- what does sending a data file “securely” over the internet actually look like in practice and which IT products are “safe”?
- Is your university-provided laptop with the standard institutional image certified as “safe” for data classified as private? How do you know?
- Is your mobile phone a “safe” technology to record interviews or images classified as private data? What is a “safe” technology for field work?
Within the university sector a range of institutional business units provide support services. For example, IT may provide advice assessing the security and privacy compliance of software, networked equipment or hardware infrastructure and the library may provide data management advice covering sensitive data. At our institution, Griffith University, the eResearch Services and the Library Research Services teams have been working closely with research groups to navigate their way through this minefield to develop standard practices fit for their purpose.
What we think is the best way forward
Our approach is to follow the Five Safes framework which has also been adopted by the Office of the National Data Commissioner. For example:
- Safe People Is the research team member appropriately authorised to access and use specified data i.e. do you have a documented data access plan against team roles and a governance/induction process to gain access to restricted data?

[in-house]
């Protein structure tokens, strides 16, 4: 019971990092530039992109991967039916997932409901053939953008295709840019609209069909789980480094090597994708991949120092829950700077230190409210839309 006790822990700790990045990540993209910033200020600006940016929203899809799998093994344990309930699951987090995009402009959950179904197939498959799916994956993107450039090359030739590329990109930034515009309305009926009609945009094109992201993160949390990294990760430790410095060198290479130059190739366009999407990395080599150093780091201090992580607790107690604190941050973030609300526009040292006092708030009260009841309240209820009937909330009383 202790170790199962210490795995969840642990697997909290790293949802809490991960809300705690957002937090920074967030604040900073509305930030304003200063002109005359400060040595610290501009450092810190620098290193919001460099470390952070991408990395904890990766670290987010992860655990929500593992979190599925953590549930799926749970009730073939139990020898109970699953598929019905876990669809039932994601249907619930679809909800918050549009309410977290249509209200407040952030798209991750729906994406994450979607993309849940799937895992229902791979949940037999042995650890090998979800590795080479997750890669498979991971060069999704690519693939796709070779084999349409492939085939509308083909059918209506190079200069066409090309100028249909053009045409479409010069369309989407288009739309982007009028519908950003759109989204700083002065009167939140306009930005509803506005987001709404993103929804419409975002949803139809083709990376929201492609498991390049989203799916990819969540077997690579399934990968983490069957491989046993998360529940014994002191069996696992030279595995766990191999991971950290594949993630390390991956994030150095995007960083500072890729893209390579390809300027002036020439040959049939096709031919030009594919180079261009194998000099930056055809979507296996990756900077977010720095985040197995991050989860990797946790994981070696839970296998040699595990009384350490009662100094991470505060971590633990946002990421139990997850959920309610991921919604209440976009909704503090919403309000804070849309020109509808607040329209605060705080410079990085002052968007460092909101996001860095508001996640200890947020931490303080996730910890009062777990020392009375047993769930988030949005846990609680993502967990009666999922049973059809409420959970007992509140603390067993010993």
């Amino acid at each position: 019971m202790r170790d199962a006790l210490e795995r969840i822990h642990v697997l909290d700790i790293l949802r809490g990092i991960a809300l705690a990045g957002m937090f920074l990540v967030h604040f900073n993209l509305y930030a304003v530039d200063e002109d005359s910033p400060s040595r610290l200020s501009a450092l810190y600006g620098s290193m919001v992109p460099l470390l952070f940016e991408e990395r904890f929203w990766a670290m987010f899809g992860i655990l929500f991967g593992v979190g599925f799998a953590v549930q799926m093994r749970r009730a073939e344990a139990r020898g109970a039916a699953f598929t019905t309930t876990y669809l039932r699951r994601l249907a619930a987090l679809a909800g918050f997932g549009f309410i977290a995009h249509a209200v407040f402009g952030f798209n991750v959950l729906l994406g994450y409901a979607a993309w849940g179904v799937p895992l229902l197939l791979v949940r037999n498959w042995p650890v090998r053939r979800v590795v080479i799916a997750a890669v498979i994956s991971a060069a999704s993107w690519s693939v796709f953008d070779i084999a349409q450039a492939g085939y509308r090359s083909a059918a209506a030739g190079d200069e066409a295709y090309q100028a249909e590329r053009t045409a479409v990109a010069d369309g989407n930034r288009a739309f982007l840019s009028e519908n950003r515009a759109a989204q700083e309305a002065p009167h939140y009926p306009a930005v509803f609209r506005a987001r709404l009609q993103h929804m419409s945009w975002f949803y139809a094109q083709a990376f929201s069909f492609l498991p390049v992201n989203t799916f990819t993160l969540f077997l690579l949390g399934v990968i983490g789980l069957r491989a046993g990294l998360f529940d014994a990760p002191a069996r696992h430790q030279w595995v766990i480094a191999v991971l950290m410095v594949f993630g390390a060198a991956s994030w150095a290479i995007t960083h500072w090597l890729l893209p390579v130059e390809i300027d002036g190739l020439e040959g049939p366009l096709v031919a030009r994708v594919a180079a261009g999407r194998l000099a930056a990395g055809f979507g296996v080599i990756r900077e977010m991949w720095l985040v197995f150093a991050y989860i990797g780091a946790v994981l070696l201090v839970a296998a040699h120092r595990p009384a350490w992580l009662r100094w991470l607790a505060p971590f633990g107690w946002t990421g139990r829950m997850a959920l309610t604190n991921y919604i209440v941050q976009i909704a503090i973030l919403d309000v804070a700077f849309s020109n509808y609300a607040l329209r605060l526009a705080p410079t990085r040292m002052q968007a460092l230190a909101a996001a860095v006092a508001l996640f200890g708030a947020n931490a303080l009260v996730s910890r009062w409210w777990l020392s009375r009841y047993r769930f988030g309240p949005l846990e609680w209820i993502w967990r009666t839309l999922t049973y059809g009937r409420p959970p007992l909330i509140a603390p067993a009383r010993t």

- Safe Projects Is the data to be used for an appropriate purpose i.e. do you have copies of the underlying data sharing/consent agreements, contracts, documents outlining ownership and licensing rights?
- Safe Settings Does the access environment prevent unauthorised use i.e. do IT systems and processes support this and are access levels checked regularly?
- Safe Data Has appropriate and sufficient protection been applied to the data i.e. what is it and does it commensurate with the level of risk involved?
- Safe Outputs Are the statistical results non-disclosive or have you checked rights/licensing issues?
Expect to see a lot more of the Five Safes approach in the coming years.
Hardy, M. C., Carter, A., & Bowden, N. (2016). What do postdocs need to succeed? A survey of current standing and future directions for Australian researchers.2, 16093. https://doi.org/10.1057/palcomms.2016.93
Meacham, S. (2016). The 2016 ASMR Health and Medical Research Workforce Survey. Australian Society of Medical Research.
Malcolm Wolski, Director eResearch Services, Griffith University
Andrew Bowness, Manager, Support Services, eResearch Services, Griffith University
This post may be cited as:
Wolski, M. and Bowness, A. (29 September 2019) Ethics, Security and Privacy – the Bermuda Triangle of data management?. Research Ethics Monthly. Retrieved from: https://ahrecs.com/research-integrity/ethics-security-and-privacy-the-bermuda-triangle-of-data-management